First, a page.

Thursday, 26 September 2019

St Mary at the Elms, Ipswich

Another very old Ipswich church, more Anglo-Catholic than many others in Suffolk, it was  open both for the Heritage Open Day and because it was Church Cycle Ride day. It's just a little way out from the town centre and feels so welcoming inside. 

The tower is made from Tudor red bricks brought from the Netherlands and thought to be originally for Cardinal Wolseys College, which was never built.
The Norman porch has three niches containing recent sculptures by Charles Gurrey. A  triptych with Christ flanked the Blessed Virgin and St John.

 A closer view with a photo from the Suffolk Churches website

Christ with the Blessed Virgin and St John

 In the C12 there were 39 churches in Ipswich which was a prosperous port at that time, among the 39 was St Mary's Chapel which had a carved figure of Our Lady of Grace or Our Lady of Ipswich, visited by the great and good of the time but in September 1538, during the Reformation the figure was taken to London to be burnt. The story says that it was saved by Catholic sailors and taken to the Italian town of Nettuno and experts have said that the old wooden statue at Nettuno know as "Our Lady of The Grace" is the one from Ipswich.
In the church now is a new oak replica, carved by  local man Robert Mellamphy and  placed here in 2002 and it is this that get the church it's mention in the 100 treasures book.

The Stations of the Cross are also carved wood

Across the churchyard is St Mary's Cottage dating from 1467 and thought to be the oldest occupied house in Ipswich.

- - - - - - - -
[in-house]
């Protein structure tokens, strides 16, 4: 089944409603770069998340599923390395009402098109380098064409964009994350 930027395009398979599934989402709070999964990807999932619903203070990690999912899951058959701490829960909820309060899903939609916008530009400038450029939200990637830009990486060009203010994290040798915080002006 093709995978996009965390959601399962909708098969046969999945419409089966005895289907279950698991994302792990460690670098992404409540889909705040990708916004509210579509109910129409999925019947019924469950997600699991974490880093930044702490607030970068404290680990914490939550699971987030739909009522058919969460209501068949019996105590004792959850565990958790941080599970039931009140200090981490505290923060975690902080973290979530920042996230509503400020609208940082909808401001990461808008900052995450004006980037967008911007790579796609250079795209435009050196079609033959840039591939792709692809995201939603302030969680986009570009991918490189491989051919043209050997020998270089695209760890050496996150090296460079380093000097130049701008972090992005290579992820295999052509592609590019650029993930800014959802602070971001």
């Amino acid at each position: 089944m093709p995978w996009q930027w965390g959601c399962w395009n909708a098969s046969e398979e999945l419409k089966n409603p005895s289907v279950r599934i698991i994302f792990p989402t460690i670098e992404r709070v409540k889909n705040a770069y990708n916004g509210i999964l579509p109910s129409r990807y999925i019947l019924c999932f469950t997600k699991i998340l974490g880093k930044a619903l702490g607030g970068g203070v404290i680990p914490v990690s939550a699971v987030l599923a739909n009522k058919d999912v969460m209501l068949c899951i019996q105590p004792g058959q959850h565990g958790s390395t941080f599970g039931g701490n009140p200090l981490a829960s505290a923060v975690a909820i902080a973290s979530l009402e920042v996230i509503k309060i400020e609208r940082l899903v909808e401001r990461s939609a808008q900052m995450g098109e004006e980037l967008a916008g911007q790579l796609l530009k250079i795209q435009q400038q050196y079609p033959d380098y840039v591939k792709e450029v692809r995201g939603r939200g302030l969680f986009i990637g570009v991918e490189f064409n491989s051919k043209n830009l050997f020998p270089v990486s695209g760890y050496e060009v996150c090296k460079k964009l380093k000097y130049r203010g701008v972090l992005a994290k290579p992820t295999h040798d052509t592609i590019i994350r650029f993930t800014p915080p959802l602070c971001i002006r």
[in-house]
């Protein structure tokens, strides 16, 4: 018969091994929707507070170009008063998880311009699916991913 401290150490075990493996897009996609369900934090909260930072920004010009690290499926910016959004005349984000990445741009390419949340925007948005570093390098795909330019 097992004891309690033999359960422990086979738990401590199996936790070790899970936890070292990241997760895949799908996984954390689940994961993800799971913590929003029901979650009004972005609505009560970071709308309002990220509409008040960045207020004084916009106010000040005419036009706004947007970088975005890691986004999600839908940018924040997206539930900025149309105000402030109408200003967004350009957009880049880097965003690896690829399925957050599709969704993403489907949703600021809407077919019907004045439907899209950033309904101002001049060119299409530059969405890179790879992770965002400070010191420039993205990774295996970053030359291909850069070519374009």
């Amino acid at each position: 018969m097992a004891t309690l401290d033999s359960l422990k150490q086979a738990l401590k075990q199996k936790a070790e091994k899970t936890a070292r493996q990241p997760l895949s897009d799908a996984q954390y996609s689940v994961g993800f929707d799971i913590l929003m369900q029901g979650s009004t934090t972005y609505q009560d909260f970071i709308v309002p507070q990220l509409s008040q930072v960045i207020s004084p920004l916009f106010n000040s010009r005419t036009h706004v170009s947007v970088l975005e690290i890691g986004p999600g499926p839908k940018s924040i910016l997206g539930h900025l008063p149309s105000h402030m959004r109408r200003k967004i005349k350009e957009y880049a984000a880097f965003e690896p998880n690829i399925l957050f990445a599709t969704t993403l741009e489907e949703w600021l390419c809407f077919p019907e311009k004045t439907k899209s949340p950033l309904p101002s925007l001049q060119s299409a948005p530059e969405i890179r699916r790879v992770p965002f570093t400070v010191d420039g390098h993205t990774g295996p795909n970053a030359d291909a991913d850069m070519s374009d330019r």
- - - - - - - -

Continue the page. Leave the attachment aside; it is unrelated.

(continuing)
Back Tomorrow


  1. It looks really friendly, both outside and in.

  2. The name Charles Gurrey seemed familiar...he's the sculptor who did the WE-ALSO-SERVED piece at Bletchley Park. I have a picture of myself standing next to it, holding a photo of my Mum. That triptych on the church is a good piece of work, fitting well into the ancient building. The story of the wooden statue is lovely too. Thanks for another fascinating post x

  3. One of my favourite church's in Norwich is red brick and flint. I have pictured it a few times on the blog. St Augustines. It is not so smart as your one inside but it does have some 15th century cottages next to it which are still occupied.

  4. That is a beautiful church and I love the carvings. It is always amazing to me to see houses as old as St Mary's Cottage. You just don't see buildings built much earlier than the 1600s here except for some of the Pueblos in the Southwest.

  5. Deceiving church - I expected the inside to look different to what it does - it seems very grand inside. Love the little old cottage.

  6. Gorgeous old cottage, and the church is very beautiful.

  7. As a worshipper at St Marys I can vouch for the friendliness and welcoming nature of the Congregation. The Church has almost in the walls the sense of being loved over the centuries. The business of life is taken away as you enter.

  8. Blogger Sue - At the Elms we loved your blog. Would you mind if we printed it our just for the noticeboard inside our church for the benefit of those who aren't on line?
    Felicity - PCC member